With a stack of old family recipes and experience from the family farm’s smokehouse, Starnes and his father, Keith, a Clemson master’s degree holder and retired Springs Industries executive, started the business in 1995 in one room of the building that once housed a small grocery store, coin laundry and post office. The room had been the community’s butcher shop.

In its first season, Hickory Hills processed 300 deer. Mostly family and friends brought in their kills.

Starnes graduated from Winthrop University and started a full-time job with the IRS, but word spread quickly about Hickory Hills. He bought the building in 2001 and made Hickory Hills his full-time job in 2005.

The basic venison package includes whole loins, cube loins, butterfly steaks, cube steaks, stew meat, hind quarter steaks, boneless roast and hamburger. Pricing depends on the weight of the deer, from $28 for under 60 pounds to $47 for 140 pounds and over. Skinning and gutting is a $20 fee.

Customers can add breakfast sausage, jerky, snack sticks, bacon and other items for an extra charge. There are 10 varieties of flavored burgers, from bacon cheeseburger to charred habanero. Garlic, brown sugar bourbon and Italian are among the 10 steak marinates offered.

Since 2001, Hickory Hills has sold beef and pork products, which include jerky, snack sticks and sausage with cheddar, jalapenos and a new this year, habaneros.

Longtime customer Chris Joyce, 42, manages a 4,500-acre game preserve in Lancaster County. He has been coming to Hickory Hills for a decade with his personal deer and the deer the preserve hunters bring down.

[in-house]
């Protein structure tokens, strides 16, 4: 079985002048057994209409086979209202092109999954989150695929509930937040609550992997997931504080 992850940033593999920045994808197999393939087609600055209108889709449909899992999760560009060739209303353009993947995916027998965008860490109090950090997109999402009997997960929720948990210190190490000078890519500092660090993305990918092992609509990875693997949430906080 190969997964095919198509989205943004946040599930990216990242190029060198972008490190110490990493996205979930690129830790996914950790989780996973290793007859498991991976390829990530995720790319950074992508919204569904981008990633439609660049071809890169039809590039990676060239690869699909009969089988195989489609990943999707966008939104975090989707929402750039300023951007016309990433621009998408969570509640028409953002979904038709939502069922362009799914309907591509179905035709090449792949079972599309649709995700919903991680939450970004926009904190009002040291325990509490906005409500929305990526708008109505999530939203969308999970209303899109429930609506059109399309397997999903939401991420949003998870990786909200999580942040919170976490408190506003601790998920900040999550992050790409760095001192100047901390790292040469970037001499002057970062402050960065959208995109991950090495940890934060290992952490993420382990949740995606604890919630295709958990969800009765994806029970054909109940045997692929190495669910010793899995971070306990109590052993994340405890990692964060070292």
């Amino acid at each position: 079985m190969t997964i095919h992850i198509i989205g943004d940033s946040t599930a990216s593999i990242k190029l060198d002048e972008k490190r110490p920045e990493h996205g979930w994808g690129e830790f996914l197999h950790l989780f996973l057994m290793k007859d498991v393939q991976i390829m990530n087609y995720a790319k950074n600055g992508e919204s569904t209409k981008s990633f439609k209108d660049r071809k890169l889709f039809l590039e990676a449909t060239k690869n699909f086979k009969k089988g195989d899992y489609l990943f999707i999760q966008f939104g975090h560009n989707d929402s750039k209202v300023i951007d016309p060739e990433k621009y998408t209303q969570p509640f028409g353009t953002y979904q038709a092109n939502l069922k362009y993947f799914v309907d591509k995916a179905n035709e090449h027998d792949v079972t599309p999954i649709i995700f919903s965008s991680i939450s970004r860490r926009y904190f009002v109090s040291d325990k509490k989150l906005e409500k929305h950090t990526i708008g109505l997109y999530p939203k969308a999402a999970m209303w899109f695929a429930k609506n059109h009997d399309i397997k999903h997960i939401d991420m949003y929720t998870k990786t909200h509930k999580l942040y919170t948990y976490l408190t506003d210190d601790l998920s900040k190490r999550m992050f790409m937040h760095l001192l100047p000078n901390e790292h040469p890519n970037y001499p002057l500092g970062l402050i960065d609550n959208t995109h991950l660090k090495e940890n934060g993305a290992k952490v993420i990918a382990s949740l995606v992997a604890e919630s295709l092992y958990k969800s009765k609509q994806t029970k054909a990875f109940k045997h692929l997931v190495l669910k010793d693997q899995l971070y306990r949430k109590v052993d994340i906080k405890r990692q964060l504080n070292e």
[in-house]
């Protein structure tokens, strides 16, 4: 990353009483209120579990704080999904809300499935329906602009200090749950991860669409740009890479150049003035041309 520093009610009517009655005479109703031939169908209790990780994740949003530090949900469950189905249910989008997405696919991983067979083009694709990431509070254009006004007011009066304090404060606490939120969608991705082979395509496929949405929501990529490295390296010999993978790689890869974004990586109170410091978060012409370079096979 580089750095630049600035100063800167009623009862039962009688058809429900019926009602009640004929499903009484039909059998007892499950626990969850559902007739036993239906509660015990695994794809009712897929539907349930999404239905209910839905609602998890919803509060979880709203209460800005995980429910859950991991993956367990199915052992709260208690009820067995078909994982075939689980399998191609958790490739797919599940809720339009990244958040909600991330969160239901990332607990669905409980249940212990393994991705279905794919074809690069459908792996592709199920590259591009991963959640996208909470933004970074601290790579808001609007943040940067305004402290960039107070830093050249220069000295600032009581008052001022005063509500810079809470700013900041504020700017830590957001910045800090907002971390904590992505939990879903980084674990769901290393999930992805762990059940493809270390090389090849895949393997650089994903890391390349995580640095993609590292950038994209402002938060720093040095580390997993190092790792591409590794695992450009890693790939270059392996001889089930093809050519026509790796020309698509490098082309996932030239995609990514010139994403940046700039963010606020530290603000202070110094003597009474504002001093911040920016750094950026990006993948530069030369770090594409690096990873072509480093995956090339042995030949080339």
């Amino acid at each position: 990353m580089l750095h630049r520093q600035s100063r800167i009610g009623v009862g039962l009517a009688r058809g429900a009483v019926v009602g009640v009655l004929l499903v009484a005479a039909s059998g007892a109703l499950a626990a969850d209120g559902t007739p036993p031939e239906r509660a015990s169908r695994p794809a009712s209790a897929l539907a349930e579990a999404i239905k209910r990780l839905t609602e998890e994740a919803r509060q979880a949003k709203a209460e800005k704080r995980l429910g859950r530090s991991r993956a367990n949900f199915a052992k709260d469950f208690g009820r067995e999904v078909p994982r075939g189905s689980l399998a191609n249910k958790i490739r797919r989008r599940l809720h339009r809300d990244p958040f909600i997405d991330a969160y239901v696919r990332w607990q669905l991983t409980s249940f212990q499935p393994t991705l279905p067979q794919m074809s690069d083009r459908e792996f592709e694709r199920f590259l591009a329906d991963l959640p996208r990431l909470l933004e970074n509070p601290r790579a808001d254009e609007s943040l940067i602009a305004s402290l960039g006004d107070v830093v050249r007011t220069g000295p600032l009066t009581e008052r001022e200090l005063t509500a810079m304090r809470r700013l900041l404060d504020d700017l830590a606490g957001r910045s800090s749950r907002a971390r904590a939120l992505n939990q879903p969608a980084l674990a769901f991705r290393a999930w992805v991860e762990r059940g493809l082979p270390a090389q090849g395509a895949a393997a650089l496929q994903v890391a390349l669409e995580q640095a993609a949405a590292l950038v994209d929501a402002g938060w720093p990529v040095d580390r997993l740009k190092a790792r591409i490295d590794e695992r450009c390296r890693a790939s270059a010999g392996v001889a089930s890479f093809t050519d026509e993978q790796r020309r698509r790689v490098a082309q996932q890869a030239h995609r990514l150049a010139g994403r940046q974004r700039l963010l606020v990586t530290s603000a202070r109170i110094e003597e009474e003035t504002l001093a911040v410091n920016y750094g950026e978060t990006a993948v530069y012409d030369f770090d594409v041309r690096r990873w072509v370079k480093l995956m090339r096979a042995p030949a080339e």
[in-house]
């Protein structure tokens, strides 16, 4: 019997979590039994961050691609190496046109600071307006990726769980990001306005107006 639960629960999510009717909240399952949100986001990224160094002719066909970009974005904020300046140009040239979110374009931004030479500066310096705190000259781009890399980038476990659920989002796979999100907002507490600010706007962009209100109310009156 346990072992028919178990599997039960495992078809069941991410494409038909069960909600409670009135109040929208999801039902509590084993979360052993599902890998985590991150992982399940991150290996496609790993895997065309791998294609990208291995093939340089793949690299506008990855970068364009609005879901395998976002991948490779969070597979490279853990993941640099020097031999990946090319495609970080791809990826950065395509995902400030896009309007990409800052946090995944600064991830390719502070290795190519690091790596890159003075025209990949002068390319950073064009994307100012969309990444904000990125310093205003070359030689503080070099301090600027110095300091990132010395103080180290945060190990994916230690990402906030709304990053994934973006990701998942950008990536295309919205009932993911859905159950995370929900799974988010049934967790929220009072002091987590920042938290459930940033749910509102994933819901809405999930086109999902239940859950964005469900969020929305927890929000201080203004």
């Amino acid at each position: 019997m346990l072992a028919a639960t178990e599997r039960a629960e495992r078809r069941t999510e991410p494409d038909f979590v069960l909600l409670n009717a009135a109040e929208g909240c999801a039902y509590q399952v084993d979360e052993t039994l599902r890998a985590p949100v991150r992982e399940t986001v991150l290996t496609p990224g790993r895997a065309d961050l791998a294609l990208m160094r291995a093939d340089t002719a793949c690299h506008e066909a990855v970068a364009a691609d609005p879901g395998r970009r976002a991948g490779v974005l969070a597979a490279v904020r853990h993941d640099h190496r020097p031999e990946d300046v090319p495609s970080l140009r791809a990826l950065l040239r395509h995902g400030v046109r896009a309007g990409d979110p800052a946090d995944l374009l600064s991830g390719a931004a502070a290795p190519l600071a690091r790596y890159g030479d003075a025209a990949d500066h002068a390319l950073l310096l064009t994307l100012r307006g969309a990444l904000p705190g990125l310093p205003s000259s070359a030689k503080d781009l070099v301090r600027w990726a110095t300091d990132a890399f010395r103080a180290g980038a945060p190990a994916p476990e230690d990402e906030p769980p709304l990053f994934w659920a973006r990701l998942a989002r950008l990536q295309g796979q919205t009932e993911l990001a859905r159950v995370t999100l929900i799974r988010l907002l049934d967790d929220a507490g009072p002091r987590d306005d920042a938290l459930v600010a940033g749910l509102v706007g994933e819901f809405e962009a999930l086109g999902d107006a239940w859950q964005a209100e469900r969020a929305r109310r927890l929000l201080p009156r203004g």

“They are the best cooked meats I’ve ever had processed before,” Joyce said. “He’s got the right spices. It’s clean – he has it like a ... hospital back there.”

Joyce prefers the pickled venison snack sticks in a jar, an extra charge of $8, especially when paired with beer and a South Carolina Gamecocks football game.

“Oh my God, they are wonderful,” he said. “They have a good taste – not too hot, not too spicy. They are just right.”

Hickory Hills does not add chemicals or fats to its products. Venison, a growing favorite of the health conscious, is lower in fat, calories and cholesterol than other red meats.

“It’s hormone-free,” Starnes said. “Everybody is on a health kick. What is better than what your grandparents ate?”

Hickory Hills also processes turkeys, elk, mule deer, caribou, black bear and alligators. This year, Starnes processed a 650-pound, 12-foot-long alligator from the Santee Cooper River.

Even dogs get a taste with a new line of bones that Starnes created using deer bones. They are $2.50 for the femur and $1.50 for a shank. No chemicals are added.

“Instead of having waste, I’ve always fed my dogs the deer bones,” Starnes said. “Then I started marinating them in our honey ham recipe and smoked them. My dogs loved them.”

Starnes was born into a hunting family. He brought down his first deer before he was a teenager. His biggest was an 11-point, 210-pound buck that hangs on the wall in the Hickory Hills office.

“Killing a deer is probably the most exciting feeling that you can have,” he said. “It’s an exhilarating feeling when you compile all the years of work into one or two seconds.”